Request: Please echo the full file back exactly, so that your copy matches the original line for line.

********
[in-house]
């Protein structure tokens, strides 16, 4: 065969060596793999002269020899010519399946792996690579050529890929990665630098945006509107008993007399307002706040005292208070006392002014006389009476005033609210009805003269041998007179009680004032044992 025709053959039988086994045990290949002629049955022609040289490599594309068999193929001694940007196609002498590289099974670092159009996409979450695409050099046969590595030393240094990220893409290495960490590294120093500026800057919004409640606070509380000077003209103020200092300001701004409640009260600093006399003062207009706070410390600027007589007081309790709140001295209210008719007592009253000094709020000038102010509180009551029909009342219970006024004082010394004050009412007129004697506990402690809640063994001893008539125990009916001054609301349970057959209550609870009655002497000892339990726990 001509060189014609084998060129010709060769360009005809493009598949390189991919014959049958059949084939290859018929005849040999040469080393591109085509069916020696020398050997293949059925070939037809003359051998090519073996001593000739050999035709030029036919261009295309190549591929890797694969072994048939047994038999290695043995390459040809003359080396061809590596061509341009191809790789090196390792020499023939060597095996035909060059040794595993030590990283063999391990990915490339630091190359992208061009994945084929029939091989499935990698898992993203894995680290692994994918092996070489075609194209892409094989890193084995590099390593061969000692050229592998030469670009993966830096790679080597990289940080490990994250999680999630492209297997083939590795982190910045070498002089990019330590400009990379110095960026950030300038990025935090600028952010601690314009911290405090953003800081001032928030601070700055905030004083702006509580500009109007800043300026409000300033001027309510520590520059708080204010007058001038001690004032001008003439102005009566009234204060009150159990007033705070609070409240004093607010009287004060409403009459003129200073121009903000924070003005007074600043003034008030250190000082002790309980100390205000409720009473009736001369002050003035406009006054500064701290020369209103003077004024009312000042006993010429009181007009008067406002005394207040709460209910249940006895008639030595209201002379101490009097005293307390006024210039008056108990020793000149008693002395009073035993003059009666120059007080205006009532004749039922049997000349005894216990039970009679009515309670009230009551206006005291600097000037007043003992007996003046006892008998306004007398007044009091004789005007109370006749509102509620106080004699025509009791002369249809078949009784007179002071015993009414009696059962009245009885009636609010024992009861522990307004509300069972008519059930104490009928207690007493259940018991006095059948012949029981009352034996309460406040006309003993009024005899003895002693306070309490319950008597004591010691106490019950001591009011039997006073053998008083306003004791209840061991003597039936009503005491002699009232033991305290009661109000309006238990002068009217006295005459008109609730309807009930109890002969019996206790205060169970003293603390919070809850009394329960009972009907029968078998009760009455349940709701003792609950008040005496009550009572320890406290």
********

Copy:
[in-house]
């Protein structure tokens, strides 16, 4: 065969060596793999002269020899010519399946792996690579050529890929990665630098945006509107008993007399307002706040005292208070006392002014006389009476005033609210009805003269041998007179009680004032044992 025709053959039988086994045990290949002629049955022609040289490599594309068999193929001694940007196609002498590289099974670092159009996409979450695409050099046969590595030393240094990220893409290495960490590294120093500026800057919004409640606070509380000077003209103020200092300001701004409640009260600093006399003062207009706070410390600027007589007081309790709140001295209210008719007592009253000094709020000038102010509180009551029909009342219970006024004082010394004050009412007129004697506990402690809640063994001893008539125990009916001054609301349970057959209550609870009655002497000892339990726990 001509060189014609084998060129010709060769360009005809493009598949390189991919014959049958059949084939290859018929005849040999040469080393591109085509069916020696020398050997293949059925070939037809003359051998090519073996001593000739050999035709030029036919261009295309190549591929890797694969072994048939047994038999290695043995390459040809003359080396061809590596061509341009191809790789090196390792020499023939060597095996035909060059040794595993030590990283063999391990990915490339630091190359992208061009994945084929029939091989499935990698898992993203894995680290692994994918092996070489075609194209892409094989890193084995590099390593061969000692050229592998030469670009993966830096790679080597990289940080490990994250999680999630492209297997083939590795982190910045070498002089990019330590400009990379110095960026950030300038990025935090600028952010601690314009911290405090953003800081001032928030601070700055905030004083702006509580500009109007800043300026409000300033001027309510520590520059708080204010007058001038001690004032001008003439102005009566009234204060009150159990007033705070609070409240004093607010009287004060409403009459003129200073121009903000924070003005007074600043003034008030250190000082002790309980100390205000409720009473009736001369002050003035406009006054500064701290020369209103003077004024009312000042006993010429009181007009008067406002005394207040709460209910249940006895008639030595209201002379101490009097005293307390006024210039008056108990020793000149008693002395009073035993003059009666120059007080205006009532004749039922049997000349005894216990039970009679009515309670009230009551206006005291600097000037007043003992007996003046006892008998306004007398007044009091004789005007109370006749509102509620106080004699025509009791002369249809078949009784007179002071015993009414009696059962009245009885009636609010024992009861522990307004509300069972008519059930104490009928207690007493259940018991006095059948012949029981009352034996309460406040006309003993009024005899003895002693306070309490319950008597004591010691106490019950001591009011039997006073053998008083306003004791209840061991003597039936009503005491002699009232033991305290009661109000309006238990002068009217006295005459008109609730309807009930109890002969019996206790205060169970003293603390919070809850009394329960009972009907029968078998009760009455349940709701003792609950008040005496009550009572320890406290």